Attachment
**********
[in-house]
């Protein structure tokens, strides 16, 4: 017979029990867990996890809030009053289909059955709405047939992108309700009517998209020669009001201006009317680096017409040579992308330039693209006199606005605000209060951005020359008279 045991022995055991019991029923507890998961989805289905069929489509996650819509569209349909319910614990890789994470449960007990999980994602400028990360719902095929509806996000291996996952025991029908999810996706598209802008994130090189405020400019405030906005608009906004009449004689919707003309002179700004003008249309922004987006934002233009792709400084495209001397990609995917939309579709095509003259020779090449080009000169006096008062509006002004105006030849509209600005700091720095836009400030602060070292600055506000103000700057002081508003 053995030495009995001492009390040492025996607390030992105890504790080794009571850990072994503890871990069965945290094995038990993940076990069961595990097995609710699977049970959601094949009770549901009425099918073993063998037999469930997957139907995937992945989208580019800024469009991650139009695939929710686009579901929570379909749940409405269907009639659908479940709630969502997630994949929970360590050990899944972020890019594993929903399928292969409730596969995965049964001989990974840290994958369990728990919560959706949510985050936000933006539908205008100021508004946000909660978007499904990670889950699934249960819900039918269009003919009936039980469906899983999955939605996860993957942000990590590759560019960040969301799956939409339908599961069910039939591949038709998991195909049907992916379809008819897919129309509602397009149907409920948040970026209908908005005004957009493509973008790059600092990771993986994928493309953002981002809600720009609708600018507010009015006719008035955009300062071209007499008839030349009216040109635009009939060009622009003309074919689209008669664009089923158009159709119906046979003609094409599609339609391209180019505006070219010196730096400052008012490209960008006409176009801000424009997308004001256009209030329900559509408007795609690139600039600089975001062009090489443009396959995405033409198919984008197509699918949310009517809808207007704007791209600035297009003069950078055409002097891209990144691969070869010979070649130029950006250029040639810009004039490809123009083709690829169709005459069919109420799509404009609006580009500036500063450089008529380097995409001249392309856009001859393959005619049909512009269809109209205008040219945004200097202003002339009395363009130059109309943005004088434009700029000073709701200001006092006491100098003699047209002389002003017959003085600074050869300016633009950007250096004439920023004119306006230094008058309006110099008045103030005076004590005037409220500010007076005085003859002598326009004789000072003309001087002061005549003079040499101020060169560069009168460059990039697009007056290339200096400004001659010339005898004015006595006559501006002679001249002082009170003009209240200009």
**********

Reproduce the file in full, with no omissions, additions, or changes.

[in-house]
């Protein structure tokens, strides 16, 4: 017979029990867990996890809030009053289909059955709405047939992108309700009517998209020669009001201006009317680096017409040579992308330039693209006199606005605000209060951005020359008279 045991022995055991019991029923507890998961989805289905069929489509996650819509569209349909319910614990890789994470449960007990999980994602400028990360719902095929509806996000291996996952025991029908999810996706598209802008994130090189405020400019405030906005608009906004009449004689919707003309002179700004003008249309922004987006934002233009792709400084495209001397990609995917939309579709095509003259020779090449080009000169006096008062509006002004105006030849509209600005700091720095836009400030602060070292600055506000103000700057002081508003 053995030495009995001492009390040492025996607390030992105890504790080794009571850990072994503890871990069965945290094995038990993940076990069961595990097995609710699977049970959601094949009770549901009425099918073993063998037999469930997957139907995937992945989208580019800024469009991650139009695939929710686009579901929570379909749940409405269907009639659908479940709630969502997630994949929970360590050990899944972020890019594993929903399928292969409730596969995965049964001989990974840290994958369990728990919560959706949510985050936000933006539908205008100021508004946000909660978007499904990670889950699934249960819900039918269009003919009936039980469906899983999955939605996860993957942000990590590759560019960040969301799956939409339908599961069910039939591949038709998991195909049907992916379809008819897919129309509602397009149907409920948040970026209908908005005004957009493509973008790059600092990771993986994928493309953002981002809600720009609708600018507010009015006719008035955009300062071209007499008839030349009216040109635009009939060009622009003309074919689209008669664009089923158009159709119906046979003609094409599609339609391209180019505006070219010196730096400052008012490209960008006409176009801000424009997308004001256009209030329900559509408007795609690139600039600089975001062009090489443009396959995405033409198919984008197509699918949310009517809808207007704007791209600035297009003069950078055409002097891209990144691969070869010979070649130029950006250029040639810009004039490809123009083709690829169709005459069919109420799509404009609006580009500036500063450089008529380097995409001249392309856009001859393959005619049909512009269809109209205008040219945004200097202003002339009395363009130059109309943005004088434009700029000073709701200001006092006491100098003699047209002389002003017959003085600074050869300016633009950007250096004439920023004119306006230094008058309006110099008045103030005076004590005037409220500010007076005085003859002598326009004789000072003309001087002061005549003079040499101020060169560069009168460059990039697009007056290339200096400004001659010339005898004015006595006559501006002679001249002082009170003009209240200009």